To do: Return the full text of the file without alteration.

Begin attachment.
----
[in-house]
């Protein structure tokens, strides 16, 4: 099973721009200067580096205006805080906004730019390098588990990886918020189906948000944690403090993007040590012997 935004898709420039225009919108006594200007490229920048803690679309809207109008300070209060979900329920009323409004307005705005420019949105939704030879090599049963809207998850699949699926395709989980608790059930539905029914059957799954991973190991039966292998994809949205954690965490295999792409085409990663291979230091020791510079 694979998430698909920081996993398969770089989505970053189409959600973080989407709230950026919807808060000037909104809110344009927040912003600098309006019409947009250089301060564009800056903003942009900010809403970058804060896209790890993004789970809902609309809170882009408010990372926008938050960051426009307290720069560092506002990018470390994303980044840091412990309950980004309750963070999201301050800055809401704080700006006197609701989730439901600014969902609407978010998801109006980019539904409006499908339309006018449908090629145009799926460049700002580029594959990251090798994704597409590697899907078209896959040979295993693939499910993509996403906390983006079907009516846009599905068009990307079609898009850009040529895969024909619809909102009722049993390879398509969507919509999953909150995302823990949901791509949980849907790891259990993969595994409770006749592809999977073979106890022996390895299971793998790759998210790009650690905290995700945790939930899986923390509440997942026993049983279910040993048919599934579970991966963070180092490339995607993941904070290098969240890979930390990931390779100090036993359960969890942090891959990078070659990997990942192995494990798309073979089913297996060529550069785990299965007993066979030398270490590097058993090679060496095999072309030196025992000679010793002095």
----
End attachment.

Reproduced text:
[in-house]
């Protein structure tokens, strides 16, 4: 099973721009200067580096205006805080906004730019390098588990990886918020189906948000944690403090993007040590012997 935004898709420039225009919108006594200007490229920048803690679309809207109008300070209060979900329920009323409004307005705005420019949105939704030879090599049963809207998850699949699926395709989980608790059930539905029914059957799954991973190991039966292998994809949205954690965490295999792409085409990663291979230091020791510079 694979998430698909920081996993398969770089989505970053189409959600973080989407709230950026919807808060000037909104809110344009927040912003600098309006019409947009250089301060564009800056903003942009900010809403970058804060896209790890993004789970809902609309809170882009408010990372926008938050960051426009307290720069560092506002990018470390994303980044840091412990309950980004309750963070999201301050800055809401704080700006006197609701989730439901600014969902609407978010998801109006980019539904409006499908339309006018449908090629145009799926460049700002580029594959990251090798994704597409590697899907078209896959040979295993693939499910993509996403906390983006079907009516846009599905068009990307079609898009850009040529895969024909619809909102009722049993390879398509969507919509999953909150995302823990949901791509949980849907790891259990993969595994409770006749592809999977073979106890022996390895299971793998790759998210790009650690905290995700945790939930899986923390509440997942026993049983279910040993048919599934579970991966963070180092490339995607993941904070290098969240890979930390990931390779100090036993359960969890942090891959990078070659990997990942192995494990798309073979089913297996060529550069785990299965007993066979030398270490590097058993090679060496095999072309030196025992000679010793002095």